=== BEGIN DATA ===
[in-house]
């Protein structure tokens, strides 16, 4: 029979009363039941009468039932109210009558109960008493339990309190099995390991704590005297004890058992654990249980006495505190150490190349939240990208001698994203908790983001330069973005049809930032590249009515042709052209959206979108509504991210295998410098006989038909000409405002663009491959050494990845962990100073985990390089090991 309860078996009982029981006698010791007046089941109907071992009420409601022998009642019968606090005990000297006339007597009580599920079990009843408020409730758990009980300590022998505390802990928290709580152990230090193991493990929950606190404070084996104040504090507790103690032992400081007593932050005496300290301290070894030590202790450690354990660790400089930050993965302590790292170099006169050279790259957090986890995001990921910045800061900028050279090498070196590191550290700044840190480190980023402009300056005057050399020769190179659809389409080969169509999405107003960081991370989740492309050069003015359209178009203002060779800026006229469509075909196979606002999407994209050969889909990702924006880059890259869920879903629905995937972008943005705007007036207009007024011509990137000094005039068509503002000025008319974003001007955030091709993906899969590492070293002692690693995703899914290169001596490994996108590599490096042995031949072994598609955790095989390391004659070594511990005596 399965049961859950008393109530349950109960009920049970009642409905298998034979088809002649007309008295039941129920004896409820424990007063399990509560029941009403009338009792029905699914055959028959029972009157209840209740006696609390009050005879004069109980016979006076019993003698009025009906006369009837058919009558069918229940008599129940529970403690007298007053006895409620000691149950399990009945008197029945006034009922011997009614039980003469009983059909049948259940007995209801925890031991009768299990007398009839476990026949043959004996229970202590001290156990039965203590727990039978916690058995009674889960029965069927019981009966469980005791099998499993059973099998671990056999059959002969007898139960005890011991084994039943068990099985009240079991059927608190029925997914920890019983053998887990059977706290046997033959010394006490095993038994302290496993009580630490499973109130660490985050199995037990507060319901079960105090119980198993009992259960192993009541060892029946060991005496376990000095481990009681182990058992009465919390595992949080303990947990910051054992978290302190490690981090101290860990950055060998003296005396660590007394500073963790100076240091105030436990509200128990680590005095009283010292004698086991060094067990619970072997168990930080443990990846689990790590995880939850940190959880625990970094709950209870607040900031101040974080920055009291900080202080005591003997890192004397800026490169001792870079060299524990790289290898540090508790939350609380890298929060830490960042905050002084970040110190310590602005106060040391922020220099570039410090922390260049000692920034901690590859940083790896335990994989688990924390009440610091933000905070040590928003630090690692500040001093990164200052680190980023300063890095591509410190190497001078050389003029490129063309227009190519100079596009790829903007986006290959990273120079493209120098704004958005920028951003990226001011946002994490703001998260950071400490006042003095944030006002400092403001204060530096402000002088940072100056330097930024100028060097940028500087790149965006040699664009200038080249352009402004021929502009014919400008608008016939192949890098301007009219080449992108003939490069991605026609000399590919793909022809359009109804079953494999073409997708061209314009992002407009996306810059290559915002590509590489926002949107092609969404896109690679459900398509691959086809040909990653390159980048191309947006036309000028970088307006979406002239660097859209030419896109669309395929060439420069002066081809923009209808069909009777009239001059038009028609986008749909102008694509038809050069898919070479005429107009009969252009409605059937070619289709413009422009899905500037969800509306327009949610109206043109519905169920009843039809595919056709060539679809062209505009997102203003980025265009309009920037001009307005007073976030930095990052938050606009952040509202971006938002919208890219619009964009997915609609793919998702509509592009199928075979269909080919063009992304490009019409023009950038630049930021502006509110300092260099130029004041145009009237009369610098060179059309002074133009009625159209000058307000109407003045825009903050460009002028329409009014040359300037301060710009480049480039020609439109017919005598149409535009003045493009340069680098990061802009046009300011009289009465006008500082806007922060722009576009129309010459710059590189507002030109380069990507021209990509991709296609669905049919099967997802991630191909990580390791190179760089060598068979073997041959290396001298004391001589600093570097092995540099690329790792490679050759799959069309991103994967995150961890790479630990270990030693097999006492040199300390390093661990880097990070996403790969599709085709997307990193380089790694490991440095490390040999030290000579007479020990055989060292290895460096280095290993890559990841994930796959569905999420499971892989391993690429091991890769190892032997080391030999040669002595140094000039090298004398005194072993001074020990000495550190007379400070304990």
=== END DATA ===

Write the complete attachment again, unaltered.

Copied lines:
[in-house]
């Protein structure tokens, strides 16, 4: 029979009363039941009468039932109210009558109960008493339990309190099995390991704590005297004890058992654990249980006495505190150490190349939240990208001698994203908790983001330069973005049809930032590249009515042709052209959206979108509504991210295998410098006989038909000409405002663009491959050494990845962990100073985990390089090991 309860078996009982029981006698010791007046089941109907071992009420409601022998009642019968606090005990000297006339007597009580599920079990009843408020409730758990009980300590022998505390802990928290709580152990230090193991493990929950606190404070084996104040504090507790103690032992400081007593932050005496300290301290070894030590202790450690354990660790400089930050993965302590790292170099006169050279790259957090986890995001990921910045800061900028050279090498070196590191550290700044840190480190980023402009300056005057050399020769190179659809389409080969169509999405107003960081991370989740492309050069003015359209178009203002060779800026006229469509075909196979606002999407994209050969889909990702924006880059890259869920879903629905995937972008943005705007007036207009007024011509990137000094005039068509503002000025008319974003001007955030091709993906899969590492070293002692690693995703899914290169001596490994996108590599490096042995031949072994598609955790095989390391004659070594511990005596 399965049961859950008393109530349950109960009920049970009642409905298998034979088809002649007309008295039941129920004896409820424990007063399990509560029941009403009338009792029905699914055959028959029972009157209840209740006696609390009050005879004069109980016979006076019993003698009025009906006369009837058919009558069918229940008599129940529970403690007298007053006895409620000691149950399990009945008197029945006034009922011997009614039980003469009983059909049948259940007995209801925890031991009768299990007398009839476990026949043959004996229970202590001290156990039965203590727990039978916690058995009674889960029965069927019981009966469980005791099998499993059973099998671990056999059959002969007898139960005890011991084994039943068990099985009240079991059927608190029925997914920890019983053998887990059977706290046997033959010394006490095993038994302290496993009580630490499973109130660490985050199995037990507060319901079960105090119980198993009992259960192993009541060892029946060991005496376990000095481990009681182990058992009465919390595992949080303990947990910051054992978290302190490690981090101290860990950055060998003296005396660590007394500073963790100076240091105030436990509200128990680590005095009283010292004698086991060094067990619970072997168990930080443990990846689990790590995880939850940190959880625990970094709950209870607040900031101040974080920055009291900080202080005591003997890192004397800026490169001792870079060299524990790289290898540090508790939350609380890298929060830490960042905050002084970040110190310590602005106060040391922020220099570039410090922390260049000692920034901690590859940083790896335990994989688990924390009440610091933000905070040590928003630090690692500040001093990164200052680190980023300063890095591509410190190497001078050389003029490129063309227009190519100079596009790829903007986006290959990273120079493209120098704004958005920028951003990226001011946002994490703001998260950071400490006042003095944030006002400092403001204060530096402000002088940072100056330097930024100028060097940028500087790149965006040699664009200038080249352009402004021929502009014919400008608008016939192949890098301007009219080449992108003939490069991605026609000399590919793909022809359009109804079953494999073409997708061209314009992002407009996306810059290559915002590509590489926002949107092609969404896109690679459900398509691959086809040909990653390159980048191309947006036309000028970088307006979406002239660097859209030419896109669309395929060439420069002066081809923009209808069909009777009239001059038009028609986008749909102008694509038809050069898919070479005429107009009969252009409605059937070619289709413009422009899905500037969800509306327009949610109206043109519905169920009843039809595919056709060539679809062209505009997102203003980025265009309009920037001009307005007073976030930095990052938050606009952040509202971006938002919208890219619009964009997915609609793919998702509509592009199928075979269909080919063009992304490009019409023009950038630049930021502006509110300092260099130029004041145009009237009369610098060179059309002074133009009625159209000058307000109407003045825009903050460009002028329409009014040359300037301060710009480049480039020609439109017919005598149409535009003045493009340069680098990061802009046009300011009289009465006008500082806007922060722009576009129309010459710059590189507002030109380069990507021209990509991709296609669905049919099967997802991630191909990580390791190179760089060598068979073997041959290396001298004391001589600093570097092995540099690329790792490679050759799959069309991103994967995150961890790479630990270990030693097999006492040199300390390093661990880097990070996403790969599709085709997307990193380089790694490991440095490390040999030290000579007479020990055989060292290895460096280095290993890559990841994930796959569905999420499971892989391993690429091991890769190892032997080391030999040669002595140094000039090298004398005194072993001074020990000495550190007379400070304990």